Peter Hill, of Mosgiel, asks :-

We are puzzled by a bird which has been in our garden frequently this summer and autumn, though not before that. It is the same size as a thrush, but has a plain brown chest. It's most distinguishing feature are several white spots, about the size of a fifty cent piece, on it's back and it has some white under its wing. It is mostly seen at ground level and is digging up the moss on the lawn to look for grubs. It appears to spend much of its time at ground level, though it is happy to sample the grapes we are growing on a pergola. What is this bird?

Yolanda van Heezik, a zoologist at the University of Otago, responded.

The bird you describe is almost certainly a female blackbird (which is brownish rather than black) with a plumage aberration called leucism.

Much more is known about plumage aberrations in Europe and North America. In 2012 The British Trust for Ornithology held an Abnormal Plumage Survey across Britain, and in less than a month received nearly 700 sightings of more than 35 different species. Three quarters of records were of leucistic birds and nearly half of these were blackbirds, mostly male.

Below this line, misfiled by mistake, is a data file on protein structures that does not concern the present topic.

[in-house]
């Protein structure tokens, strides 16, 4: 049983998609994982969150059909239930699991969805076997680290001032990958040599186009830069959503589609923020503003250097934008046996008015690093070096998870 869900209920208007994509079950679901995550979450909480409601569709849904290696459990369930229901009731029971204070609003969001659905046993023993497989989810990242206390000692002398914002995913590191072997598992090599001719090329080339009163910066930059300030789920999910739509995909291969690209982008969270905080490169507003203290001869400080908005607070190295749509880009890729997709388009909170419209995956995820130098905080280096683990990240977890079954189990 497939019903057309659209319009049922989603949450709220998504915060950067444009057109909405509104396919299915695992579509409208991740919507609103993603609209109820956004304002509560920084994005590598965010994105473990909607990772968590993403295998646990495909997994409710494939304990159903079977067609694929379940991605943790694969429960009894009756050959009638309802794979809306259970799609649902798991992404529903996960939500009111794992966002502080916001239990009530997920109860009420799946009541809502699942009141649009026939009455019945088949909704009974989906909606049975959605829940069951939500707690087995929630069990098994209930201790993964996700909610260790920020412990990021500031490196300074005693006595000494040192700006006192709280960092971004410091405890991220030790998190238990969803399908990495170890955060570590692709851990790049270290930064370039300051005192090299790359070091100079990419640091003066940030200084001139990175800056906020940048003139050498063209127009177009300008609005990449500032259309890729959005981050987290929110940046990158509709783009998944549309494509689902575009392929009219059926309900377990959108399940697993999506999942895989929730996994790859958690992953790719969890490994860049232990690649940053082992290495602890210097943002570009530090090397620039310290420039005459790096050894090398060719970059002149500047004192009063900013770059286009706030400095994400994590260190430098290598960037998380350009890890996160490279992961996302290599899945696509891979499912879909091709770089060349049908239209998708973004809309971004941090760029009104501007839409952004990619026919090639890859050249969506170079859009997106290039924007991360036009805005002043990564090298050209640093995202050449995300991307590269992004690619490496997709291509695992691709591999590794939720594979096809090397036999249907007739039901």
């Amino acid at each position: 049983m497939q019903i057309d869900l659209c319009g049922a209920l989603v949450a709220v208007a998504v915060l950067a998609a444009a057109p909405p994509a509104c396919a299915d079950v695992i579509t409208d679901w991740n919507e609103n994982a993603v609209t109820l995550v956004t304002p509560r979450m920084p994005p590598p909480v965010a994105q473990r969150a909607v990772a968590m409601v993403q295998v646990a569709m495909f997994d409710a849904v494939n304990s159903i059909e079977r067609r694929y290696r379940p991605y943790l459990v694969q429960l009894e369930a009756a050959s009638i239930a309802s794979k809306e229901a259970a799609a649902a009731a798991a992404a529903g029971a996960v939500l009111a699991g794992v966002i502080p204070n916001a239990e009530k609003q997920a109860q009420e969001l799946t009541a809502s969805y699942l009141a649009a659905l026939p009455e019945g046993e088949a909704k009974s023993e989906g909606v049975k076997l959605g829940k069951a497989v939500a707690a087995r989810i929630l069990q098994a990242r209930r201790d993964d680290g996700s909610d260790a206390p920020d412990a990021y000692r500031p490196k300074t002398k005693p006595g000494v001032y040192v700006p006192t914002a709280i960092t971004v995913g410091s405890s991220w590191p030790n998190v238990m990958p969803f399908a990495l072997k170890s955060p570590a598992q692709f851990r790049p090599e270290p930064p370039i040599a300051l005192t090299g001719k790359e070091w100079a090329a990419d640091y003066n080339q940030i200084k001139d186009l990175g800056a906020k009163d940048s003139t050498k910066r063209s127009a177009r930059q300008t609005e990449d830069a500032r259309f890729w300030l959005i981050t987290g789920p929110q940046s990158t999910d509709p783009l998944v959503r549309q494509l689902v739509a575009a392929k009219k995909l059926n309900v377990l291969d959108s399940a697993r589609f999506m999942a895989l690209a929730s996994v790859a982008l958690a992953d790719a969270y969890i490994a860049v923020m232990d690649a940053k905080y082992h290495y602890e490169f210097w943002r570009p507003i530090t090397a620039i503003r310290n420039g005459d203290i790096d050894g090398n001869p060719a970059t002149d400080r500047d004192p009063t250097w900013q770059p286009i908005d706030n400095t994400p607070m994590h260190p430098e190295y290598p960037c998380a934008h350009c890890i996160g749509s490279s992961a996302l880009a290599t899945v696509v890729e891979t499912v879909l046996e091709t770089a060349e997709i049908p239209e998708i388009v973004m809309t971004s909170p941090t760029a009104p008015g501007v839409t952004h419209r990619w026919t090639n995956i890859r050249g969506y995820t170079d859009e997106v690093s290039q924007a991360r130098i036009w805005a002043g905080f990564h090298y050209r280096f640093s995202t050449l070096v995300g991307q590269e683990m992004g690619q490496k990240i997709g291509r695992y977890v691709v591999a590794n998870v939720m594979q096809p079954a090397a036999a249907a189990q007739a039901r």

In Dunedin another leucistic blackbird currently lives in the Town Belt. Plumage colour comes from pigments in the feathers: melanins (blacks, browns) and carotenoids (yellows, oranges, reds). Blue results from scattering of light depending on the structural properties of feathers, and greens come from a combination of pigments and structural properties of feathers.

Aberrations in plumage colour include: albinism (complete lack of melanin in the plumage and the skin), leucism (complete lack of melanin from all or part of the plumage), schizochroism (lack of a single pigment from part of or all of the plumage – well known among bird breeders but rare in the wild), melanism (abnormally high levels of melanin result in a darker bird overall), carotenism (a shift towards redder or yellower plumage) and dilution (a decrease in pigments overall resulting in a faded appearance).

Why does this happen? Genetic mutations of unknown origin cause leucism and other aberrations. Carotenoid pigments originate from the diet and might be affected if the diet is deficient, or the bird is diseased. In blackbirds, protein deficiency has been linked to whitened plumage, particularly in urban areas.

What are the consequences for the bird? It is possible that the white patches may make the bird more easily detected by predators, or affect its mating success, as such birds can be shunned or picked on by their own kind.